You see, if I have a constant negative loop playing in my head about all the bad that I am, when you judge me or hurt me or call me out for being anything negative, I’ve already beat you to it, baby. Theoretically, according to my body hatred and inner critic, you can’t throw any hurt at me that I haven’t already been putting myself through for years. So, good luck with that.
Except, my body hatred and inner critic are wrong because it still hurts when people hurt me and in the meantime, I’m just constantly hurting myself. And the super disturbing effect of constantly hurting myself is that I create phantom bullies that actually don’t even exist. I imagine hurt before it even materializes. I imagine people hate me that have never given me a second thought. I imagine people hate me that actually end up kind of liking me. And I’m particularly adept at imagining phantom tragedies that might materialize if I stop hating my body.
Early on in my recovery from eating disorders, I finally made a list of all of the tragedies my self-hatred was protecting me from. It went something like this: If I stop hating my body, I will die from a heart attack; If I stop hating my body, my children won’t be healthy; If I stop hating my body, my husband will leave me; If I stop hating my body, people will hate me; If I stop hating my body people will talk about me behind my back; If I stop hating my body, I will be disgusting. If I stop hating my body, I will be foolish; If I stop hating my body, I will be stupid.
It wasn’t until I had all of these imagined tragedies written out in front of me that I could see how utterly insane they all are and how deeply I had internalized the messages of Diet Culture. You see, I needed to hate my body in order to keep it in the eating disorders and I NEEDED to keep it in the eating disorders because that was the only thing keeping me safe from all of this tragedy BECAUSE if I stopped hating my body, if I started to eat food like a normal person again, if I stopped punishing my horrible body with exercise, I would get fat and, as anyone living in Diet Culture knows, fat is the epitome of unhealthy, unworthy and unlovable, right?
But it’s not, friends.
The truth is the stress, depression and anxiety I carry with me when I’m in deep Diet-Culture induced body-hating mode is worse for my heart than making peace with having a bigger body. The truth is teaching my children that restriction, starvation, deprivation and punishing exercise are “health” will be extremely damaging to their overall health in the immediate AND the long run. The truth is any man that would leave me because I gain some weight is not a man I want as a husband. The other truth is, my husband is not the kind of man who would leave me because I gain some weight. The truth is that my father was the kind of man who treated my mother’s weight gain like it was some personal offense to him – something that made her unworthy and unlovable. The truth is, I did not marry my father. The truth is I have absolutely no control over what people think of me whether I am fat or thin. The truth is people who gossip about other people’s bodies are not really being very good humans anyway, so fuck ‘em. The truth is that probably the most disgusting, foolish and stupid thing we can actually do is to waste our one precious life constantly fearing fat.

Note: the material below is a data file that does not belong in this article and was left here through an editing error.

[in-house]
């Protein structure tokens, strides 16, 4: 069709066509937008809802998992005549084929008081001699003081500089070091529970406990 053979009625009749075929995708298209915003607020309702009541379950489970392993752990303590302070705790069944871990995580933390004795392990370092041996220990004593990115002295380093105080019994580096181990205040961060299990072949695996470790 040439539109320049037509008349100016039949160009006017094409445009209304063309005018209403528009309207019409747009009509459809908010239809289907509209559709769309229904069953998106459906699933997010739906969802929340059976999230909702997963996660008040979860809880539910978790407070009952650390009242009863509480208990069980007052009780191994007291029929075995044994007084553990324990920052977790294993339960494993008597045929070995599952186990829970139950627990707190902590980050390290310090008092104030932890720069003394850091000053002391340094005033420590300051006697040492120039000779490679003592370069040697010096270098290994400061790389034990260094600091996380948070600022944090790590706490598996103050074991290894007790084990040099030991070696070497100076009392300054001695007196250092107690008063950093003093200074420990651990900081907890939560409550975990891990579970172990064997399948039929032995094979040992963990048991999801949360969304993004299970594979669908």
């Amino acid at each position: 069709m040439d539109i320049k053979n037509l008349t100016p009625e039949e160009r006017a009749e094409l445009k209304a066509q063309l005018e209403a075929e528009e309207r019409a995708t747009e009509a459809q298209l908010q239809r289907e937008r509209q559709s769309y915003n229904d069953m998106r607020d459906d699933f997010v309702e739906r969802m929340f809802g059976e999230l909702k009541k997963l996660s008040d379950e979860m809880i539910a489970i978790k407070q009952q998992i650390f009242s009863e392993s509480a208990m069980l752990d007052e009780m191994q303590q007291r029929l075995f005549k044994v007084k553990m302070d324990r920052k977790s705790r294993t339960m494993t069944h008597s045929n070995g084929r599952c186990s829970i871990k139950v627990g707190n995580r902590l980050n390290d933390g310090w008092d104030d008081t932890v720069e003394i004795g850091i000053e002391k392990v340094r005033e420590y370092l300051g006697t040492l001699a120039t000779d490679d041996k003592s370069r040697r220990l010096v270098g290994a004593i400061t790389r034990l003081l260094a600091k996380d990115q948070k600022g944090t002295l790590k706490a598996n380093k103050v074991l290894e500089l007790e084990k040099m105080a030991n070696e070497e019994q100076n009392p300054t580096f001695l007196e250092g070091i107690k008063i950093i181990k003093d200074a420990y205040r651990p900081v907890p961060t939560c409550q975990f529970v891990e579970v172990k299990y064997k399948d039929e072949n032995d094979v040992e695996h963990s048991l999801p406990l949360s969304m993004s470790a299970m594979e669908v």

Hating my body, being afraid of becoming fat, Dieting, developing the inevitable eating disorders from that Dieting, never protected me from any of those phantom tragedies. These things only created actual tragedy in my life in the form of depression and anxiety; in the form of mental illness, which, is the opposite of “health,” friends.
I still talk about my body hatred in the present tense because it is still sitting on a shelf somewhere in my heart. My inner critic (which I envision as a tiny weeble-wobble dressed in my father’s work overalls) is still in their too – rocking back and forth – just biding his time. In moments when my PTSD is triggered or I feel threatened in any way, my body hatred leaps from the shelf and smothers me in a soft warm flood of shame and my inner critic suddenly blows up to the size of a hot-air balloon and starts ranting the soundtrack of its fear. But through acknowledging the reality of these negative loops in my head and in my body and understanding what it is that they are there for, I’ve also learned to turn them back down to their more manageable size. I’m now able to say, “oh, there you are again, okay. Well, you know, actually, I don’t think that makes a whole lot of sense so how about you just pipe down because I have better ways of keeping myself safe than your tired old methods.” Sometimes, lately, I’ve been able to stand up to my body hatred and inner critic immediately. Sometimes, there are a couple of sleepless nights between their sudden looming and my ability to talk them down. Sometimes there is a morning or a whole day where I just don’t get out of bed while they are doing their best to convince me that no, I really am a complete piece of shit that people have the right to treat like garbage. But sooner or later, I get myself back in the driver’s seat of the bus and those two animals just get drowned out by the wiser, calmer voices that I’ve drawn closest to me.
Tell your Inner Critic, with love, that you are grateful for its concerns, Teamies, but that you got this because you totally do.